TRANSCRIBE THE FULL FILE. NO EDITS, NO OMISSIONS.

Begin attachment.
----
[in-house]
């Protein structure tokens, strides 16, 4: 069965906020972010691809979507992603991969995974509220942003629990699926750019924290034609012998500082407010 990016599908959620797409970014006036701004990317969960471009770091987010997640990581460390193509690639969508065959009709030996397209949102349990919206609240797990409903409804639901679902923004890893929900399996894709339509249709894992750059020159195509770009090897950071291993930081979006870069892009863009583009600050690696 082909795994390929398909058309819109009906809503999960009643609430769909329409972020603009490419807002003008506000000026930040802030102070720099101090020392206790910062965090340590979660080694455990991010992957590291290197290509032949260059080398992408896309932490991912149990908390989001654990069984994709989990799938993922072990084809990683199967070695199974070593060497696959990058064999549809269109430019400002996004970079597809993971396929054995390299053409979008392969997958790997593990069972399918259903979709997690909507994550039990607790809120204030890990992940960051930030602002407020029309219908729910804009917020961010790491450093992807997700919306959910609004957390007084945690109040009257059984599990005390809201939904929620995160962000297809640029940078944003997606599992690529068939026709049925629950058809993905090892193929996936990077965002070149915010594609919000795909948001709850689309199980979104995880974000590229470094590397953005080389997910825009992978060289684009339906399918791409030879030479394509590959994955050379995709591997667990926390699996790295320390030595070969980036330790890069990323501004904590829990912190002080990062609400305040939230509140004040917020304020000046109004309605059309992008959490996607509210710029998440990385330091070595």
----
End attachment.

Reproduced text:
[in-house]
């Protein structure tokens, strides 16, 4: 069965906020972010691809979507992603991969995974509220942003629990699926750019924290034609012998500082407010 990016599908959620797409970014006036701004990317969960471009770091987010997640990581460390193509690639969508065959009709030996397209949102349990919206609240797990409903409804639901679902923004890893929900399996894709339509249709894992750059020159195509770009090897950071291993930081979006870069892009863009583009600050690696 082909795994390929398909058309819109009906809503999960009643609430769909329409972020603009490419807002003008506000000026930040802030102070720099101090020392206790910062965090340590979660080694455990991010992957590291290197290509032949260059080398992408896309932490991912149990908390989001654990069984994709989990799938993922072990084809990683199967070695199974070593060497696959990058064999549809269109430019400002996004970079597809993971396929054995390299053409979008392969997958790997593990069972399918259903979709997690909507994550039990607790809120204030890990992940960051930030602002407020029309219908729910804009917020961010790491450093992807997700919306959910609004957390007084945690109040009257059984599990005390809201939904929620995160962000297809640029940078944003997606599992690529068939026709049925629950058809993905090892193929996936990077965002070149915010594609919000795909948001709850689309199980979104995880974000590229470094590397953005080389997910825009992978060289684009339906399918791409030879030479394509590959994955050379995709591997667990926390699996790295320390030595070969980036330790890069990323501004904590829990912190002080990062609400305040939230509140004040917020304020000046109004309605059309992008959490996607509210710029998440990385330091070595």